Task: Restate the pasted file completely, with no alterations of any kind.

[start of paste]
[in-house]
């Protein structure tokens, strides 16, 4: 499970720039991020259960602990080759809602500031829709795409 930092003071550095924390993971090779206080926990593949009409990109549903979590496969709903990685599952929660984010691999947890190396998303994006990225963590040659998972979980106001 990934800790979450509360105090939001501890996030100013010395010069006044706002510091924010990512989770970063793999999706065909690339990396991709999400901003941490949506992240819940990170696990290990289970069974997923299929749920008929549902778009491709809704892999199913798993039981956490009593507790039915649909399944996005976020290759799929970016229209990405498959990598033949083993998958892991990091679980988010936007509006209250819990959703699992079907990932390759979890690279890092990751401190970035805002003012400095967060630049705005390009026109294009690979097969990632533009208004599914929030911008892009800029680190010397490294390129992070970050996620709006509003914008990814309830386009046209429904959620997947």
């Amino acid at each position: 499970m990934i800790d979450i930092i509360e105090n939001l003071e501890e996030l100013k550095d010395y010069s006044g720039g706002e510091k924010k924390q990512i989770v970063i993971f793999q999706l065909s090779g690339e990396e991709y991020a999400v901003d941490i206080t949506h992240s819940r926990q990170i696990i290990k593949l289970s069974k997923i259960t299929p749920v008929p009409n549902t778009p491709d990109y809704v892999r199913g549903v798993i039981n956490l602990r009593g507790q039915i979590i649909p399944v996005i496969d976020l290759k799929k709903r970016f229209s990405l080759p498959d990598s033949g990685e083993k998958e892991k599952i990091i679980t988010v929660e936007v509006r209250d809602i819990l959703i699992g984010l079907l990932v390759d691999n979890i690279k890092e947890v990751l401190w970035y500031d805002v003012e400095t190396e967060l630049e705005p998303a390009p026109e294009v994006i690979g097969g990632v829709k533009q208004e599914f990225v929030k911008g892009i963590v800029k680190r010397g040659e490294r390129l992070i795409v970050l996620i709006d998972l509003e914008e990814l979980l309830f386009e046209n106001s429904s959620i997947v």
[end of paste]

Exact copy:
[in-house]
């Protein structure tokens, strides 16, 4: 499970720039991020259960602990080759809602500031829709795409 930092003071550095924390993971090779206080926990593949009409990109549903979590496969709903990685599952929660984010691999947890190396998303994006990225963590040659998972979980106001 990934800790979450509360105090939001501890996030100013010395010069006044706002510091924010990512989770970063793999999706065909690339990396991709999400901003941490949506992240819940990170696990290990289970069974997923299929749920008929549902778009491709809704892999199913798993039981956490009593507790039915649909399944996005976020290759799929970016229209990405498959990598033949083993998958892991990091679980988010936007509006209250819990959703699992079907990932390759979890690279890092990751401190970035805002003012400095967060630049705005390009026109294009690979097969990632533009208004599914929030911008892009800029680190010397490294390129992070970050996620709006509003914008990814309830386009046209429904959620997947």
């Amino acid at each position: 499970m990934i800790d979450i930092i509360e105090n939001l003071e501890e996030l100013k550095d010395y010069s006044g720039g706002e510091k924010k924390q990512i989770v970063i993971f793999q999706l065909s090779g690339e990396e991709y991020a999400v901003d941490i206080t949506h992240s819940r926990q990170i696990i290990k593949l289970s069974k997923i259960t299929p749920v008929p009409n549902t778009p491709d990109y809704v892999r199913g549903v798993i039981n956490l602990r009593g507790q039915i979590i649909p399944v996005i496969d976020l290759k799929k709903r970016f229209s990405l080759p498959d990598s033949g990685e083993k998958e892991k599952i990091i679980t988010v929660e936007v509006r209250d809602i819990l959703i699992g984010l079907l990932v390759d691999n979890i690279k890092e947890v990751l401190w970035y500031d805002v003012e400095t190396e967060l630049e705005p998303a390009p026109e294009v994006i690979g097969g990632v829709k533009q208004e599914f990225v929030k911008g892009i963590v800029k680190r010397g040659e490294r390129l992070i795409v970050l996620i709006d998972l509003e914008e990814l979980l309830f386009e046209n106001s429904s959620i997947v």